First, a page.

KY v. Brett Hankison Trial Day 6 - Arguments Outside The Presence Of The Jury | Summary and Q&A

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March 3, 2022
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KY v. Brett Hankison Trial Day 6 - Arguments Outside The Presence Of The Jury

TL;DR

Defense attorney argues for the inclusion of justification requests and the choice of evils instruction in the final set of jury instructions in the case against Brett Hankerson.

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Questions & Answers

Q: Why does the defense believe that the choice of evils instruction should be included?

The defense argues that the choice of evils defense is justified when a defendant breaks the law to avoid a greater harm. However, since the defendant did not admit to any wrongdoing, the defense believes that the instruction is not applicable.

Q: What is the defense's objection to the Graham vs. Connor standard?

The defense disputes the applicability of the Graham vs. Connor standard in a criminal case and argues that there should be no different standard for a former police officer. The defense believes that the law relating to wanton endangerment should be the same for all citizens.

Q: What is the Golden Rule argument, and why does the defense want to use it?

The Golden Rule argument prohibits attorneys from asking the jury to put themselves in the shoes of the defendant or victim. The defense wants to use this argument to ask the jury to imagine themselves in Brett Hankerson's position during the incident, but the court sustains the prosecution's objection.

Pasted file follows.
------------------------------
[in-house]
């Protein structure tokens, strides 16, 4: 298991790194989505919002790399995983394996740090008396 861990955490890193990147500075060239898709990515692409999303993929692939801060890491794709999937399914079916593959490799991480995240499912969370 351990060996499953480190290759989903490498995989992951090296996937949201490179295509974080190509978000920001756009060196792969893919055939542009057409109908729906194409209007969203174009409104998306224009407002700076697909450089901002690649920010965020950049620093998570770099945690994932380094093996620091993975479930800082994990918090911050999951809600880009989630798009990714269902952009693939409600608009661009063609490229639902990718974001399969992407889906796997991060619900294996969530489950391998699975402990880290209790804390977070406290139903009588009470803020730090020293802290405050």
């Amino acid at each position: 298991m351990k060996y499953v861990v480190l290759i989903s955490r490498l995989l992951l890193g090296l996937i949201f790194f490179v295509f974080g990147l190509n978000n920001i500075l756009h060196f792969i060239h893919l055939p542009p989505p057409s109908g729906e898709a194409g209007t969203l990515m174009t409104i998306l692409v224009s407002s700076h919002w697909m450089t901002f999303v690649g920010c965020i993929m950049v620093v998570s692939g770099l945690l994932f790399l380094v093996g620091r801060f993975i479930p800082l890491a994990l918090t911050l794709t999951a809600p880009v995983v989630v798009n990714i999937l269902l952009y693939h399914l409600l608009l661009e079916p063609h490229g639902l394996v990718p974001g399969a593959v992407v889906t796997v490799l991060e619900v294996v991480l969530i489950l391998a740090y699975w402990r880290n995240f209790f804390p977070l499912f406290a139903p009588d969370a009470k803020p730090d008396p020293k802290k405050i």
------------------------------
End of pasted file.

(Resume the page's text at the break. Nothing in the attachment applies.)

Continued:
Q: Why does the defense believe that the jury should consider the defendant's actions from his perspective at the time of the incident?

The defense argues that the jury should judge the defendant's actions based on the moment the incident occurred, rather than with hindsight. They believe that the jury should be asked to imagine themselves in that position to understand the reasonableness of the defendant's actions.

Summary & Key Takeaways

  • Defense attorney raises concerns about the absence of justification requests and the choice of evils instruction in the finalized jury instructions.

  • The defense argues that the choice of evils defense is not applicable in this case because the defendant did not acknowledge breaking the law.

  • The defense also disputes the applicability of the Graham vs. Connor standard in a criminal case and believes the same standard should apply to all citizens.

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